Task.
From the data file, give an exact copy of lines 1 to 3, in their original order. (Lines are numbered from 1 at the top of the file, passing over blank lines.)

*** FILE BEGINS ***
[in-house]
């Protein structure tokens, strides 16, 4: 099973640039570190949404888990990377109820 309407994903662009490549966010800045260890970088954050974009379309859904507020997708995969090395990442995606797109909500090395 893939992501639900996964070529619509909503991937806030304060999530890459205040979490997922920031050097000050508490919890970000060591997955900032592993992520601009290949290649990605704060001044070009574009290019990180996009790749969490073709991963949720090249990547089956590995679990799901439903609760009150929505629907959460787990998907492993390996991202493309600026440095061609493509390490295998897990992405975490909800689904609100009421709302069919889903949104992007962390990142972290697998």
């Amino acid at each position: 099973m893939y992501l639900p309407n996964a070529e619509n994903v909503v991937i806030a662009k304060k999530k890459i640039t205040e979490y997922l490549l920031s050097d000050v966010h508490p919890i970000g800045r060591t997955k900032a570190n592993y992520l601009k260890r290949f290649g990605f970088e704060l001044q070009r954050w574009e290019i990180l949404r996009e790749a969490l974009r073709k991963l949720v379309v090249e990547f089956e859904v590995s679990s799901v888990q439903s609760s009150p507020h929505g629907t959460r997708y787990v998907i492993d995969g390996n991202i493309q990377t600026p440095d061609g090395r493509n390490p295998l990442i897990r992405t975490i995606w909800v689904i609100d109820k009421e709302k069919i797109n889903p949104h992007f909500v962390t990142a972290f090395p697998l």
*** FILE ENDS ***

[in-house]
């Protein structure tokens, strides 16, 4: 099973640039570190949404888990990377109820 309407994903662009490549966010800045260890970088954050974009379309859904507020997708995969090395990442995606797109909500090395 893939992501639900996964070529619509909503991937806030304060999530890459205040979490997922920031050097000050508490919890970000060591997955900032592993992520601009290949290649990605704060001044070009574009290019990180996009790749969490073709991963949720090249990547089956590995679990799901439903609760009150929505629907959460787990998907492993390996991202493309600026440095061609493509390490295998897990992405975490909800689904609100009421709302069919889903949104992007962390990142972290697998």
């Amino acid at each position: 099973m893939y992501l639900p309407n996964a070529e619509n994903v909503v991937i806030a662009k304060k999530k890459i640039t205040e979490y997922l490549l920031s050097d000050v966010h508490p919890i970000g800045r060591t997955k900032a570190n592993y992520l601009k260890r290949f290649g990605f970088e704060l001044q070009r954050w574009e290019i990180l949404r996009e790749a969490l974009r073709k991963l949720v379309v090249e990547f089956e859904v590995s679990s799901v888990q439903s609760s009150p507020h929505g629907t959460r997708y787990v998907i492993d995969g390996n991202i493309q990377t600026p440095d061609g090395r493509n390490p295998l990442i897990r992405t975490i995606w909800v689904i609100d109820k009421e709302k069919i797109n889903p949104h992007f909500v962390t990142a972290f090395p697998l």